The Covid-19 pandemic has affected every facet of people’s lives. Work schedules have changed, we are now unable to socialise or spend time with loved ones and there is a constant uncertainty of when, or if, life will return to ‘normal’.  And whilst we are limited with the places we can go, and the people we can see, we have the added stress of constantly being aware of the virus. This change in routine has greatly impacted mental health.

The below infographic explores how many people are affected by mental health issues during the pandemic, which age and gender demographic is the most at risk and the additional strain it has added to hospitals.

The infographic also explores the many factors that contribute to a mental health issue and the signs and symptoms. So, you can assess if you’re struggling more than you may have thought or what to look out for with a loved one.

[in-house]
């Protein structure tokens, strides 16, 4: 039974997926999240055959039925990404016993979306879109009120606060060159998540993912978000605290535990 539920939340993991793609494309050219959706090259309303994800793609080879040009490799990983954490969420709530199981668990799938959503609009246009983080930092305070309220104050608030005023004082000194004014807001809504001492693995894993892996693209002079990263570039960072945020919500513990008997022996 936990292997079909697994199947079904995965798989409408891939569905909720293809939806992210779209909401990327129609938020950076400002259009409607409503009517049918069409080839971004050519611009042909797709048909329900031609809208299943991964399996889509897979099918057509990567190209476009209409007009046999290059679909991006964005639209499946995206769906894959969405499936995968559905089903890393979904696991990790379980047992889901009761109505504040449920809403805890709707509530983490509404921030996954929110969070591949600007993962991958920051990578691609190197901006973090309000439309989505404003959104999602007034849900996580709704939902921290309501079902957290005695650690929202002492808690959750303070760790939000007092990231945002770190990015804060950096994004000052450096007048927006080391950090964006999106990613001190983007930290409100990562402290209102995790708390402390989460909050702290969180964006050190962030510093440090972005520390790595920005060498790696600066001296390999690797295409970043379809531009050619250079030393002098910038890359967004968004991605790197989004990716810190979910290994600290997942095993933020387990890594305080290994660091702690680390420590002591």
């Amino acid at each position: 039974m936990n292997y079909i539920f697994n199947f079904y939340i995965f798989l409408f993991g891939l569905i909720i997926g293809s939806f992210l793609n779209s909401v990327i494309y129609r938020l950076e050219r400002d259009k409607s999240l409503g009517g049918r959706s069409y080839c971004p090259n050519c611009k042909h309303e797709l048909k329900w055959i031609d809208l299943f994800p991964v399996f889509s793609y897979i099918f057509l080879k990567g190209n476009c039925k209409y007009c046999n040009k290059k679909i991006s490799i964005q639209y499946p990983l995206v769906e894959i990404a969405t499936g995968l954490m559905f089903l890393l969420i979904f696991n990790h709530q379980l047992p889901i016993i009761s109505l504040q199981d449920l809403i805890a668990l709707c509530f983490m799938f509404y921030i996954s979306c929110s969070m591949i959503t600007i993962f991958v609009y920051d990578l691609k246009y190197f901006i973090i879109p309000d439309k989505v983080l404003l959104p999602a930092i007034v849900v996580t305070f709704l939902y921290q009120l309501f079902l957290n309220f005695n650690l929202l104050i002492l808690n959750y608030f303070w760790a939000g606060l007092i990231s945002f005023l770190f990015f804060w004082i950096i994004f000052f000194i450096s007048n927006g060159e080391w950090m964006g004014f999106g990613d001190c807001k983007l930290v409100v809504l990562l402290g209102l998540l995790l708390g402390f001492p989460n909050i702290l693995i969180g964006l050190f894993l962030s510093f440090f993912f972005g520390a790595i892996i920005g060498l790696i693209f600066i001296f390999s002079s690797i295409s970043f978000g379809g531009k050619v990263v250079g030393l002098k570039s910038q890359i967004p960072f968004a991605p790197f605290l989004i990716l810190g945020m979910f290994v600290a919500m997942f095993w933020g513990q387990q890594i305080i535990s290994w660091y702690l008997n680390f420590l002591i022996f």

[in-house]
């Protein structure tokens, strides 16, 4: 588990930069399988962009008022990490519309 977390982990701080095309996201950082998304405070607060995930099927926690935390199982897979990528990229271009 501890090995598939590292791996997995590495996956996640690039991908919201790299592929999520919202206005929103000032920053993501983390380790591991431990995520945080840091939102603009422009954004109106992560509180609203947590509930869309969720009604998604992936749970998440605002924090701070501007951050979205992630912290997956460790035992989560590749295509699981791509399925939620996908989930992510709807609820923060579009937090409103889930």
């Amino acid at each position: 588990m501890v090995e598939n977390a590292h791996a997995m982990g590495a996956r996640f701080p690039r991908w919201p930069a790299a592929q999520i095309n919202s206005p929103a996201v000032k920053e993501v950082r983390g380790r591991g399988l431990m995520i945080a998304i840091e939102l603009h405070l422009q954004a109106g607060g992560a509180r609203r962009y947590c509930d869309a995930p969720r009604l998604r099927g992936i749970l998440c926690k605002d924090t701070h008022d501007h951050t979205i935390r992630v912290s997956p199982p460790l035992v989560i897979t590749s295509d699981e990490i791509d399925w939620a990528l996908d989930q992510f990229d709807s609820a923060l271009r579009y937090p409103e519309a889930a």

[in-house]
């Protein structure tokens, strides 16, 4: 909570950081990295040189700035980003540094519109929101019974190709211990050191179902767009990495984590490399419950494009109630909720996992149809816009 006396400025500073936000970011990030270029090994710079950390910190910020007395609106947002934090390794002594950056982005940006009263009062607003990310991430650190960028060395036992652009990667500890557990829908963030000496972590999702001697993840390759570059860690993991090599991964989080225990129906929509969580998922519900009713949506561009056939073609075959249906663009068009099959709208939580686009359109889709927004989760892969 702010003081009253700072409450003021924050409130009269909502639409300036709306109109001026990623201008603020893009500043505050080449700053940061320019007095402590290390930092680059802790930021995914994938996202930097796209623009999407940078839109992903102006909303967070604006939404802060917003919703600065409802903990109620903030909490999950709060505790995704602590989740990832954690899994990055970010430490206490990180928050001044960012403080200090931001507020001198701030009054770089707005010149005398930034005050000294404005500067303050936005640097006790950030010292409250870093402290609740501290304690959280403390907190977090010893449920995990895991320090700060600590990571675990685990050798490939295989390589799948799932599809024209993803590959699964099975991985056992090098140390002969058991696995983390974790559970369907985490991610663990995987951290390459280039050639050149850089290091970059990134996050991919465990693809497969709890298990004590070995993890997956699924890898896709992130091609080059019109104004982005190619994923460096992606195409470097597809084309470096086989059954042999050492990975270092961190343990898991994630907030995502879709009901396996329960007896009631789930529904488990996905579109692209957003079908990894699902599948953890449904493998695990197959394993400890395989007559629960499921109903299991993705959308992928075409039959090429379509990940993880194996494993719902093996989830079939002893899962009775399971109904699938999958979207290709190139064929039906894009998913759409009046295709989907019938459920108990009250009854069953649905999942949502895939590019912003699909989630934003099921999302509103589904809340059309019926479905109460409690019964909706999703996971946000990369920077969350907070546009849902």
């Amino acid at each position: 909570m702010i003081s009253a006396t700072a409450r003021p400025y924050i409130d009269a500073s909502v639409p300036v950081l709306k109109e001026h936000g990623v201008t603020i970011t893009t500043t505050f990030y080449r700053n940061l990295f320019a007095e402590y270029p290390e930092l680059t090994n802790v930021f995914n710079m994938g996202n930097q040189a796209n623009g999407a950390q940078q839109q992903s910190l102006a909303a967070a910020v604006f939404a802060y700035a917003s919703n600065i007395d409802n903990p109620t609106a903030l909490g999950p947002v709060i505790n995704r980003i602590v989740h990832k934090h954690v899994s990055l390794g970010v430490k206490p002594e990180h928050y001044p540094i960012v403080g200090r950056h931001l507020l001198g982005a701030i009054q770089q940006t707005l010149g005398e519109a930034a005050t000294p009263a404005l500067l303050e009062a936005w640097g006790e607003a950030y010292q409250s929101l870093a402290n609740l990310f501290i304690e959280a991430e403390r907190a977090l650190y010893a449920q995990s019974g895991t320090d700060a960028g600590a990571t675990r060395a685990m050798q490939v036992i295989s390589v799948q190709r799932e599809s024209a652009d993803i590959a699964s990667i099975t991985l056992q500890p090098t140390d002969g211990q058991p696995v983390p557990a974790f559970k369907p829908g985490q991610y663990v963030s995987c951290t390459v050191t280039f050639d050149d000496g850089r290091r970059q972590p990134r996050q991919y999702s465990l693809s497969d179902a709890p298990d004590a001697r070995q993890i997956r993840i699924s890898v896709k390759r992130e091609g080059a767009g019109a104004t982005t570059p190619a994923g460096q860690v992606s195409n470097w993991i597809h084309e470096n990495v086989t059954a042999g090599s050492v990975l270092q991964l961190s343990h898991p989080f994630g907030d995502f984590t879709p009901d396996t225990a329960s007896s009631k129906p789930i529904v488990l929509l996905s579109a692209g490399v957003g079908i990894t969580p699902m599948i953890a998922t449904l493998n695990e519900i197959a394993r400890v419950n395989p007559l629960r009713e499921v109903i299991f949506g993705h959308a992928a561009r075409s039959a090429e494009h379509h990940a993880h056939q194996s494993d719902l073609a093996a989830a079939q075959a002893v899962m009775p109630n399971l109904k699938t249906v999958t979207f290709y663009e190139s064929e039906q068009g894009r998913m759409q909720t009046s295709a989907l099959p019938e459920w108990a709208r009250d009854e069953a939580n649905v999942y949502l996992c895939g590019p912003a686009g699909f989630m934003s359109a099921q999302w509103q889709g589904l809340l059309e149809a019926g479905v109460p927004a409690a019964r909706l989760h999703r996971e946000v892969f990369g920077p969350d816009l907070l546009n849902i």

Finally, there are some useful tips on how to protect your mental health or alleviate negative feelings during a mental health episode.

 

The COVID-19 Pandemic and Its Impact On Mental Health

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Covid-19 Pandemic Statistics

As you can see from the above infographic there has been an extreme increase in mental health conditions. This may partly be linked to factors outside of Covid-19 as there was a rise of 18.9% rise in mental health conditions before Covid-19. But this figure rises to 27.3% after the Covid-19 pandemic began. Showing the pandemic and subsequent lockdowns have had a large impact on our population.

Covid-19 has been a major negative impact on the mental health of entire households also, 64% of households with a health care key worker and 56% of the total population.

Obviously, there has been a rise in hospital admissions for all conditions but there has been a 43% rise in hospital admissions because of mental health issues and conditions. The main age demographic affected is 16-24 years old, this may be linked to the enormous change to how schools are being run during the Covid-19 pandemic. Which in turn has had a knock-on effect on GCSE and A-level exams which leads to uncertainty for college and university admissions, causing large scale uncertainty for the future of an entire generation.

 

Who Is The Most Affected By The Covid-19 Pandemic?